pixel in the entry specified by index.

MENU CONFIGURATIONS
       The default bindings support four different ways of using menus:

       Pulldown Menus in Menubar
	   This is the most command case. You create a menu widget that will become the menu bar.
	   You then add cascade entries to this menu, specifying the pull down menus you wish to
	   use in your menu bar. You then create all of the pulldowns. Once you have done this,
	   specify the menu using the -menu option of the toplevel's method. See the toplevel
	   manual entry for details.

       Pulldown Menus in Menu Buttons
	   This is the compatable way to do menu bars.	You create one menubutton widget for each
	   top-level menu, and typically you arrange a series of menubuttons in a row in a
	   menubar window.  You also create the top-level menus and any cascaded submenus, and
	   tie them together with -menu options in menubuttons and cascade menu entries.  The
	   top-level menu must be a child of the menubutton, and each submenu must be a child of
	   the menu that refers to it.	Once you have done this, the default bindings will allow
	   users to traverse and invoke the tree of menus via its menubutton;  see the menubutton
	   documentation for details.

       Popup Menus
	   Popup menus typically post in response to a mouse button press or keystroke.  You
	   create the popup menus and any cascaded submenus, then you call the Post method at the
	   appropriate time to post the top-level menu.

	   $menu->Post($x,$y?,$entry?)

	   $x and $y are the root window coordinates at which the $menu will be displayed. If
	   $entry is specified then that entry is centred on that point, otherwise the top-left
	   corner of the $menu is placed at that point.

	   Menu also inherits methods from Tk::Wm and so the method Popup can be used to position
	   menu relative to other windows, the mouse cursor or the screen.

       Option Menus
	   An option menu consists of a menubutton with an associated menu that allows you to
	   select one of several values.  The current value is displayed in the menubutton and is
	   also stored in a global variable.  Use the Tk::Optionmenu class to create option
	   menubuttons and their menus.

       Torn-off Menus
	   You create a torn-off menu by invoking the tear-off entry at the top of an existing
	   menu.  The default bindings will create a new menu that is a copy of the original menu
	   and leave it permanently posted as a top-level window.  The torn-off menu behaves just
	   the same as the original menu.

DEFAULT BINDINGS
       Tk automatically creates class bindings for menus that give them the following default
       behavior:

       [1] When the mouse enters a menu, the entry underneath the mouse cursor activates;  as the
	   mouse moves around the menu, the active entry changes to track the mouse.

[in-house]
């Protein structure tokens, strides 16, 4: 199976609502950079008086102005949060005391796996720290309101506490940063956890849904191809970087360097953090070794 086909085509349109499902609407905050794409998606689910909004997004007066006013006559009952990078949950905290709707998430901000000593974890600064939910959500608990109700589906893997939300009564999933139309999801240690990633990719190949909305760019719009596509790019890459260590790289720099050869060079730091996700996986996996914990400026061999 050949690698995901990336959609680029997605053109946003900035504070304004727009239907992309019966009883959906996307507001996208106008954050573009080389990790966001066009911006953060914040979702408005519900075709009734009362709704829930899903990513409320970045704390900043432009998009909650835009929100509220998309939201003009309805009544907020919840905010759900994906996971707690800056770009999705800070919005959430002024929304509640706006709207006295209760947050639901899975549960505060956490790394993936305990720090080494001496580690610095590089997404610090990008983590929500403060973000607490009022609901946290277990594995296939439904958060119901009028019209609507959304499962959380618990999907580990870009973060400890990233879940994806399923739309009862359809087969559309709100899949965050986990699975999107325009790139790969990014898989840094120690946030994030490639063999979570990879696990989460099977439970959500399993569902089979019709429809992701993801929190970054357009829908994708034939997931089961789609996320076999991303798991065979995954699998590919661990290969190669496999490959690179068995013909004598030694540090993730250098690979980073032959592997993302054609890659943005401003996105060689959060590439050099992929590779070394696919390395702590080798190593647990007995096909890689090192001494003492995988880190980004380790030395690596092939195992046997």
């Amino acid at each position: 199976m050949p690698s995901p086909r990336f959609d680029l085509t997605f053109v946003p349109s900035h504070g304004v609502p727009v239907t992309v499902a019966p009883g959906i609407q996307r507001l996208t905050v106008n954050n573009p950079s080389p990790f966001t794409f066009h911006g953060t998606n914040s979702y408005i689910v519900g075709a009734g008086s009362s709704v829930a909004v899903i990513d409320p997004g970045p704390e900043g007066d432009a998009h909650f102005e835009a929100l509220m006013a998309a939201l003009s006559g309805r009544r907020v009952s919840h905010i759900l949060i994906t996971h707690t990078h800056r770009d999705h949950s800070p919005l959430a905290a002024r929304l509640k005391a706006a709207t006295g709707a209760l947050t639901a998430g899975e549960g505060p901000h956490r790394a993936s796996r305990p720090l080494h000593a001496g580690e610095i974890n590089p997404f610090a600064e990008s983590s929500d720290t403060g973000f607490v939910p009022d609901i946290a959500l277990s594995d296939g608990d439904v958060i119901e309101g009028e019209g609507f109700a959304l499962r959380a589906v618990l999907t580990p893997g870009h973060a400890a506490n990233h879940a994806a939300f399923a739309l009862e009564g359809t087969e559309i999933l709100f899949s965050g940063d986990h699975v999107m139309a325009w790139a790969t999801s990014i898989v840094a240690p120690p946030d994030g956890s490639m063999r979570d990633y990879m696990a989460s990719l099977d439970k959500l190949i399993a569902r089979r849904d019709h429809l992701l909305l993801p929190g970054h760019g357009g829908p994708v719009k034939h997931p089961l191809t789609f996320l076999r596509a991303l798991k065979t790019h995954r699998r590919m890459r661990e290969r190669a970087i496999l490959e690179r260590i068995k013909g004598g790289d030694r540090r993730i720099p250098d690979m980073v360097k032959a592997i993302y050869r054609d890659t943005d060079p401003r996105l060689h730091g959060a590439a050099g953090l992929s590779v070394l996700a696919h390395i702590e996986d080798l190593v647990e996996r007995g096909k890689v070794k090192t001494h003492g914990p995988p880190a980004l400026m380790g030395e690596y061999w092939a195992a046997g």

[2] When the mouse leaves a menu all of the entries in the menu deactivate, except in the
	   special case where the mouse moves from a menu to a cascaded submenu.

       [3] When a button is released over a menu, the active entry (if any) is invoked.  The menu
	   also unposts unless it is a torn-off menu.

       [4] The Space and Return keys invoke the active entry and unpost the menu.

       [5] If any of the entries in a menu have letters underlined with with -underline option,
	   then pressing one of the underlined letters (or its upper-case or lower-case
	   equivalent) invokes that entry and unposts the menu.

       [6] The Escape key aborts a menu selection in progress without invoking any entry.  It
	   also unposts the menu unless it is a torn-off menu.

       [7] The Up and Down keys activate the next higher or lower entry in the menu.  When one
	   end of the menu is reached, the active entry wraps around to the other end.

       [8] The Left key moves to the next menu to the left.  If the current menu is a cascaded
	   submenu, then the submenu is unposted and the current menu entry becomes the cascade
	   entry in the parent.  If the current menu is a top-level menu posted from a
	   menubutton, then the current menubutton is unposted and the next menubutton to the
	   left is posted.  Otherwise the key has no effect.  The left-right order of menubuttons
	   is determined by their stacking order:  Tk assumes that the lowest menubutton (which
	   by default is the first one created) is on the left.

       [9] The Right key moves to the next menu to the right.  If the current entry is a cascade
	   entry, then the submenu is posted and the  current menu entry becomes the first entry
	   in the submenu.  Otherwise, if the current menu was posted from a menubutton, then the
	   current menubutton is unposted and the next menubutton to the right is posted.

	   Disabled menu entries are non-responsive:  they don't activate and they ignore mouse
	   button presses and releases.

	   The behavior of menus can be changed by defining new bindings for individual widgets
	   or by redefining the class bindings.

BUGS
       At present it isn't possible to use the option database to specify values for the options
       to individual entries.

SEE ALSO
       Tk::callbacks

KEYWORDS
       menu, widget

POD ERRORS
       Hey! The above document had some coding errors, which are explained below:

       Around line 72:
	   alternative text 'perl/Tk callback' contains non-escaped | or /

perl v5.16.3				    2014-06-10					  Menu(3)